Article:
Colorado PROFILES, The Colorado Clinical and Translational Sciences Institute (CCTSI)
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Physeal cartilage tissue engineering using mesenchymal stem cells directed towards chondrogenesis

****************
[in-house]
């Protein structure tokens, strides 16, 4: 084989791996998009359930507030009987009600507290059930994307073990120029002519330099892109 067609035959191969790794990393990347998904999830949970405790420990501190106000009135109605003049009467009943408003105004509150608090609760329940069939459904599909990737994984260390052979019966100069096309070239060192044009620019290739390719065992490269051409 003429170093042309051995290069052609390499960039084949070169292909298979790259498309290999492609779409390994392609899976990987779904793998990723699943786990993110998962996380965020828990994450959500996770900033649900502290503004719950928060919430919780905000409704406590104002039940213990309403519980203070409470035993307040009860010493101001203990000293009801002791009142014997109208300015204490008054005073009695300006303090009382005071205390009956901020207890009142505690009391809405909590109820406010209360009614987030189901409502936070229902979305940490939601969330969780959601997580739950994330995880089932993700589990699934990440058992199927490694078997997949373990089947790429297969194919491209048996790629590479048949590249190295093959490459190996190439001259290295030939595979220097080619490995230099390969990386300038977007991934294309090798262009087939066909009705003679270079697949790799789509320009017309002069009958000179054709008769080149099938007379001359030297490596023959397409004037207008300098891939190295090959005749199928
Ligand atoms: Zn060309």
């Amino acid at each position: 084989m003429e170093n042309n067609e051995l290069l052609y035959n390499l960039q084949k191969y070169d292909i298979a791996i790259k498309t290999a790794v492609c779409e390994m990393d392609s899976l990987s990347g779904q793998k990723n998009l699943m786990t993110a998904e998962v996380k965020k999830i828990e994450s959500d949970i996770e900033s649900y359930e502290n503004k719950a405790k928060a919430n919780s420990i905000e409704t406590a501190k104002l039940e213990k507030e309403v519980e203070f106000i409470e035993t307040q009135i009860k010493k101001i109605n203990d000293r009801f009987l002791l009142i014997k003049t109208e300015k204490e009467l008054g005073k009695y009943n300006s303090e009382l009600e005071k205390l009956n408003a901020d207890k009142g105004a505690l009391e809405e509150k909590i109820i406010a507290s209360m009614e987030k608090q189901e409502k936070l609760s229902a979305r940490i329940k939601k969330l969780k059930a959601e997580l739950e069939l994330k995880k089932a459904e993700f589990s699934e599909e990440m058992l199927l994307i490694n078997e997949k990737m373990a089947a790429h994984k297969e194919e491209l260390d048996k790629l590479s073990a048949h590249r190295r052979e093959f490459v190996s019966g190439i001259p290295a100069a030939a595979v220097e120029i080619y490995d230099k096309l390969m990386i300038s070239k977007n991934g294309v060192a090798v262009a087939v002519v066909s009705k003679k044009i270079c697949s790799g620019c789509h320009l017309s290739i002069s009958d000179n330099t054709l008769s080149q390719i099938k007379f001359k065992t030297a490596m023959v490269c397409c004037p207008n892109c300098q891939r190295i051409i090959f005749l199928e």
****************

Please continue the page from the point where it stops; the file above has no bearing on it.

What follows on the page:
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Physeal injuries account for 30% of all pediatric fractures and can result in impaired bone growth. The physis (or ?growth plate?) is a cartilage region at the end of children's long bones that is responsible for longitudinal bone growth. Once damaged, cartilage tissue within the physis is often replaced by unwanted bony tissue, forming a ?bony bar? that can lead to angular deformities or even completely halt longitudinal bone growth. Children with a bony bar that spans less than half of the physis usually undergo bony bar resection and insertion of a permanent interpositional material, such as a fat graft, to prevent bony bar recurrence and allow the surrounding uninjured physeal tissue to restore longitudinal bone growth. Clinical success for this procedure is <35% and often the bony bar and associated growth impairments return. Children who are not candidates for bony bar resection due to a physeal bar that spans greater than half of their physis, undergo corrective osteotomy or bone lengthening procedures. These approaches are complex and result in multiple hospitalizations. There is a critical need to develop effective treatments that prevent bony bar formation and regenerate physeal cartilage in order to restore normal bone elongation. Mesenchymal stem cells (MSCs) from the underlying subchondral bone have been shown to migrate into the injured physis, undergo osteogenesis, and form the bony bar. This suggests that MSCs play a central role in bony bar formation, and are a potential target for treatment strategies directed towards physeal injuries. Our hypothesis is that a cartilage- biomimetic hydrogel that provides cartilage-specific physiochemical cues to MSCs prevents bony bar formation by directing MSCs towards chondrogenesis and not osteogenesis, restores the physis by promoting cartilage-specific repair tissue, and allows normal bone elongation after physeal injury. This hypothesis will be tested in two aims. In Aim 1, we will evaluate a temporary biomimetic hydrogel, which has chondrogenic physiochemical cues, for its ability to direct endogenous MSCs towards chondrogenesis, thus preventing bony bar formation in a rat model of physeal injury when compared to a hydrogel without chondrogenic cues and to an untreated injured model. In Aim 2, we will deliver exogenous syngeneic MSCs within the cartilage-biomimetic hydrogel to facilitate rapid and robust cartilage repair tissue formation and evaluate its ability to serve as a template for bone elongation after physeal injury in a rat model. Findings from each aim have clinical significance. Children who are candidates for bony bar resection would benefit from the implantation of a temporary interpositional material that prevents bony bar formation and augments the surrounding healthy physis to continue longitudinal bone growth. On the other hand, children that are not candidates for resection would benefit from the delivery of a cartilage-biomimetic hydrogel with MSCs to form robust cartilage formation within the injured site to restore longitudinal bone growth. Ultimately this work will have a high impact on the clinical management of physeal injuries and the quality of life of affected children.
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